China’s banking regulator has told lenders to conduct checks on improper trading, incentives, innovation and charges, consistent with a document seen by Reuters.
The move is that the latest inside a flurry of orders coming from the regulator after Guo Shuqing took the helm from the China Banking Regulatory Commission (CBRC ) in February.
Chinese regulators want to contain risks inside the banking system as more borrowers find it difficult to avoid defaults and levels of non-performing loans (NPLs ) rise.
Through self-inspections and spot checks, the CBRC wants to ensure there isn‘t any untoward behavior in interbank investment and financing and also the investment of wealth management product funds, two sources with direct knowledge said.
Analysts say those two areas are among the many riskiest potential flashpoints in China’s banking system.
The CBRC Couldn‘t be immediately reached for comment.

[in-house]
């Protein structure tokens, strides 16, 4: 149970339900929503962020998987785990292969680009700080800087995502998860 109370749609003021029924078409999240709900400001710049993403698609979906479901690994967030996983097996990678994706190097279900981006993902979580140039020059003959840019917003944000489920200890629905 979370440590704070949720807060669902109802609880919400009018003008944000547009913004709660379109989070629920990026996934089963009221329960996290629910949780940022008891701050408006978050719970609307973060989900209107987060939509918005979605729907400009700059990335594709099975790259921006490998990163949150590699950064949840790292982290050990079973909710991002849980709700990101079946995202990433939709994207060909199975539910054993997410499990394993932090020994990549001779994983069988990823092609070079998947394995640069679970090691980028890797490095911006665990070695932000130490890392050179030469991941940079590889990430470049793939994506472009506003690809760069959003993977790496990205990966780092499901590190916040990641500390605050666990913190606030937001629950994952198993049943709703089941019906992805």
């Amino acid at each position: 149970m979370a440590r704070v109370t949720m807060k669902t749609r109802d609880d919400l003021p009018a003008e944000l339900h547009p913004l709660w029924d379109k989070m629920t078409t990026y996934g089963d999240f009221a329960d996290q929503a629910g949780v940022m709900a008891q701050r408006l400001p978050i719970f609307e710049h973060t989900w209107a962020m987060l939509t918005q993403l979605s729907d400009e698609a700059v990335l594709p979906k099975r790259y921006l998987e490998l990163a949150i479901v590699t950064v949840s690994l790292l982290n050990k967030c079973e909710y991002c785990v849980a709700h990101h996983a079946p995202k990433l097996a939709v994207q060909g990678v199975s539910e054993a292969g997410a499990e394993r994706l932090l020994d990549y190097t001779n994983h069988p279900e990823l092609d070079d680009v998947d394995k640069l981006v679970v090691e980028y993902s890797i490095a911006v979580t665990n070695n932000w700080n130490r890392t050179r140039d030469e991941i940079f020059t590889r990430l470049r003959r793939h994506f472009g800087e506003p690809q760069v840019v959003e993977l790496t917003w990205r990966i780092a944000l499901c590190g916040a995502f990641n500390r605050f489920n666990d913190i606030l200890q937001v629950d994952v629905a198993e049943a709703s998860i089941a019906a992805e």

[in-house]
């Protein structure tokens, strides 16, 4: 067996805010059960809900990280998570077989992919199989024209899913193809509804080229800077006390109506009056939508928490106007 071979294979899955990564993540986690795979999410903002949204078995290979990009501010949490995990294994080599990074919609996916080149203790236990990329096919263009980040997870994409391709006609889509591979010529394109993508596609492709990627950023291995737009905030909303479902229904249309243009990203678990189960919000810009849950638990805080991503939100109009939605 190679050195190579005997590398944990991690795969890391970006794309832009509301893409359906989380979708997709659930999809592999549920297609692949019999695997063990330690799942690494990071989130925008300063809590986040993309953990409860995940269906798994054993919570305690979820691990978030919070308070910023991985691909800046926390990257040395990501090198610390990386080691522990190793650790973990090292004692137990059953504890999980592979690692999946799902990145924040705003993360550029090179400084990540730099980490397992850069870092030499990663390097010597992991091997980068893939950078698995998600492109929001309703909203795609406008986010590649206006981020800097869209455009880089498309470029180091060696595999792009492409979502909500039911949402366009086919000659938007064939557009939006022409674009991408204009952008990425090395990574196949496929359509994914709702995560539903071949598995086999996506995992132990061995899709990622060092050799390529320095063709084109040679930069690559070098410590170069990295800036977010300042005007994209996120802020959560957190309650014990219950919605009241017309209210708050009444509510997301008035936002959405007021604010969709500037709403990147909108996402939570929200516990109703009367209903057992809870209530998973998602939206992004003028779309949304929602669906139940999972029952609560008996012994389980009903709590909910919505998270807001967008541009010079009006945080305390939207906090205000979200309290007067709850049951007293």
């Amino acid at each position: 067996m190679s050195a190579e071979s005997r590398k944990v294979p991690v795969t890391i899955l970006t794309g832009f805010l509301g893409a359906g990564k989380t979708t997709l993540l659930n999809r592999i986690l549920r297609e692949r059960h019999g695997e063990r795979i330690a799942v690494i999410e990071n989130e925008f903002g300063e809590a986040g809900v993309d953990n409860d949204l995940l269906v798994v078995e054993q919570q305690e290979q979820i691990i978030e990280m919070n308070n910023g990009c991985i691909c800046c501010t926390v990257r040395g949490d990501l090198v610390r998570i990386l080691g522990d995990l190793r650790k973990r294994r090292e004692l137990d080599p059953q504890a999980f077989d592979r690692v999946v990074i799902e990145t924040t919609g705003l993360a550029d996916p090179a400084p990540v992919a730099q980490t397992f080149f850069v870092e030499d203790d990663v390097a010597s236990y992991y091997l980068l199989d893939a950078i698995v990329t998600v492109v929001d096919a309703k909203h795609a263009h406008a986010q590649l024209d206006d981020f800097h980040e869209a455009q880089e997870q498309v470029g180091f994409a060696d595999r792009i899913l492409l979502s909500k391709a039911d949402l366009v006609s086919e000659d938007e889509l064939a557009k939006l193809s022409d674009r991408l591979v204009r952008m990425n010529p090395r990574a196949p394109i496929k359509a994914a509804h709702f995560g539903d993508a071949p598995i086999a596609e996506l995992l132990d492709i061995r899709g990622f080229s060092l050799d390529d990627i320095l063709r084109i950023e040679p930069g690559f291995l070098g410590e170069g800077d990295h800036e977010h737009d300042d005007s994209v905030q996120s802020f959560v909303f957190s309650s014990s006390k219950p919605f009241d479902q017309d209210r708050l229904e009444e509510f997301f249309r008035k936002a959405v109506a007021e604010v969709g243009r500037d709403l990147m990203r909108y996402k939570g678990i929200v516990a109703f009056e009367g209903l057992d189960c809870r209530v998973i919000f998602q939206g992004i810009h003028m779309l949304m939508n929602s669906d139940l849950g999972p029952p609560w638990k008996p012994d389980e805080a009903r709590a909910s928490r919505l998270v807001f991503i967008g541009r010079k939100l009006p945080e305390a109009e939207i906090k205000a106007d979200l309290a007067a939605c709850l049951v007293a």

We have have conducted on-site regulatory inspections, said perhaps one of the sources who works with a regulator.
The move is to ensure there will be adequate risk safeguards behind innovative business and new products, he added.
Checks on improper innovation cover whether there will be adequate stress tests set up for innovative products and whether management conduct regular risk assessments, based on the document dated April 6.
Inspections of improper trading involve probing interbank business to discover if bank health has been masked by multiple trades and also the impact of sell and buy-back deals on balance sheets, the document added.
Checks on incentives include whether actions are taken purely to manipulate market standings among other activities, while inspections of improper charges will cover unreasonable loan charges.
The news was initially reported by Caijing magazine.
The CBRC told lenders to conduct self-inspections in areas for example using loopholes to circumvent rules at the conclusion of March, consistent with documents seen by Reuters during Monday, the CBRC issued guidelines on risk-control.